Monday, 10 October 2016

Compound


(A bit boring now... money, numbers but what I describe below troubles me... have a read) 

Preamble

A few years ago it transpired that the policy of cuts and austerity based on Armageddon calculations by two Harvard economists, Carmen Reinhart and Kenneth Rogoff, was fundamentally flawed and based on an Excel coding error. Is the PMT Excel interest formula and its daily application in the finance world an even bigger error?

No this is not about the favourite architectural home style of Osama Bin Laden and US Embassies in the Middle East... This is about a permanent "invisible" effect that is present in all arithmetic calculations that include two entities... Excel and Finance; I have to add these are two of my favourite pet hates.

You can see here on this Microsoft Excel training on Formulas

Have a look and see what is wrong...
.....

I shall carry on... this has to do with the most used function in Excel, PMT, no not that regular monthly tension that afflicts one third of women, but an ignored tension that afflicts the entire world of accounts. At minute 2:15 there is an example "use 6% divided by 4 for quarterly payments at 6% APR" and later 3.35% divided by 12 since we are going to make monthly payments". There is a small problem with this, actually is is quite big... it is the well known compound effect.

I may have lost half of my audience by now but hang on in there.

I start with a numerical example, with a deposit because it is easier to understand interest on savings: if you place a deposit of $100,000.00 for one year at 10%, after 12 months when it matures you will have $110,000.00. You have 3 main options after the deposit matures... you recall the lot, you recall the interest or you roll it (called Principal and Interest) for another period. If you choose option 3, after another 12 months you will have $110,000.00 plus 10%, $121,000.00, the interest has been compounded. This can be calculated for any number of years (if you never recall your deposit) with a mid-complicated mathematical formula:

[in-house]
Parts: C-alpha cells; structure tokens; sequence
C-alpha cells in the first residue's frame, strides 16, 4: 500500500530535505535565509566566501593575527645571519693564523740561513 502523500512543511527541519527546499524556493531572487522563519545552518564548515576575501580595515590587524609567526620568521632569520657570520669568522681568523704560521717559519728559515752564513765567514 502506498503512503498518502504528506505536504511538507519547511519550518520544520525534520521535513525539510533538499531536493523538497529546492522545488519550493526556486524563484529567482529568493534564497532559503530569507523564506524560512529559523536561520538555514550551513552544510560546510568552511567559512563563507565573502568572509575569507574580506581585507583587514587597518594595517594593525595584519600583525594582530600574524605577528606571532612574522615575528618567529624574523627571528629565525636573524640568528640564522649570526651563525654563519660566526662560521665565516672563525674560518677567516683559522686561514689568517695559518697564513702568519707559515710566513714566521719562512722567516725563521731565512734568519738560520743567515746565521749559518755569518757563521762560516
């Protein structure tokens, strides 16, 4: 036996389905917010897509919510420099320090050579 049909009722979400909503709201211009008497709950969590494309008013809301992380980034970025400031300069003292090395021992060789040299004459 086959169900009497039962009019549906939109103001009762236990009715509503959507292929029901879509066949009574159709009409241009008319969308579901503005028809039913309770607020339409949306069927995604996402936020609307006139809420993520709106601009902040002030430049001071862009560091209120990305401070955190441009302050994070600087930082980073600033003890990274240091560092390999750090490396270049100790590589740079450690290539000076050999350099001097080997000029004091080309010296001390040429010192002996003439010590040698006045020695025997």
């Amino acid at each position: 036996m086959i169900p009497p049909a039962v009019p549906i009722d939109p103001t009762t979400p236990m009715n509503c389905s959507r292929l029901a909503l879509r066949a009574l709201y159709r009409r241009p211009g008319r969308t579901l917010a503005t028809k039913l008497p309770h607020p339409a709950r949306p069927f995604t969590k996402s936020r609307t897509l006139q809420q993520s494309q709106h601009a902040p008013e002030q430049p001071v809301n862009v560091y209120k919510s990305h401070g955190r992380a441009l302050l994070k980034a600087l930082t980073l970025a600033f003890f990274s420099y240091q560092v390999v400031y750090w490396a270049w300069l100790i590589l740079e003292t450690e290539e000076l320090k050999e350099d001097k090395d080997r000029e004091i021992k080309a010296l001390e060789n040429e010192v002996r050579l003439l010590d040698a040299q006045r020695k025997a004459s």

F = P (1 + R) (power of N)

F — Final amount
P — Original amount
R — Rate
N — number of periods  (week, month, year)

I wrote power of N to signify that the expression (1 + R) is multiplied by itself N times i.e. squared for 2 years, cubed for 3 and so on.

If you left a deposit for 10 years and compounded it, the calculation would be:

F = P (1 + R)  (1 + R)  (1 + R)  (1 + R)  (1 + R)  (1 + R)  (1 + R)  (1 + R)  (1 + R)  (1 + R)

For $100,000.00 at 5% yearly interest, you would receive a total compounded final amount of $162,890. This works perfectly for deposits, for interest gain. However it does not work for loans, the compound effect is overlooked.

Now instead of making a deposit you apply for a loan, same $100,000.00 at the same 5% for 10 years. You make monthly fixed repayments and the PMT formula gives you an amount (calculated on 10% divided by 12!!!  as you saw on the Microsoft video and where all errors reside) of $1,060.65 with a total of payments of $127,279.

However if you save monthly $1,061 for 10 years (i.e. if you could save $1,061 monthly) at 5% rate you would end up with $164,599!!! It is an enormous difference against $127,279, $37,320 to be more accurate. I don't like this. It appears that for the same amount of money a bank will lose $37,320 after ten years or at least will start with a loss of $37,320 that they will have to recoup over that period. 

I made an Excel table of loans below. I know the amount is a bit stratospheric ($1 billion) but in the big scheme of world finance it is quite common.


You can see that if you make monthly repayments on loans there is always an overpayment "dribble" on the right column. There is always more money present in the system than the one that is really accounted for. In financial systems with low interest, that is almost negligible but it is there. $1 billion generates an extra unaccounted $45,960.89 each year, "ghost money" that will have to be somewhere and, if not taken into account (literally), will somehow cause worldwide unbalance (literally) on financial systems as it does not add up (literally again). On a 6% interest rate environment you can see that $1,677,811.86 of "ghost money" is generated, an already significant 0.116%. 

In my view this "ghost money" is what creates inflation and currency devaluation.

On societies or systems with high interest rates the "ghost money" creates utter chaos. At 130% interest will create a bulky 113% of "ghost money" in one single year, which is more than the original loan. That is the reason why most countries with high interest have by default abysmal inflation and an almost worthless currency.



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She's fit?

My apologies for this Julie... one day I may tell you the story.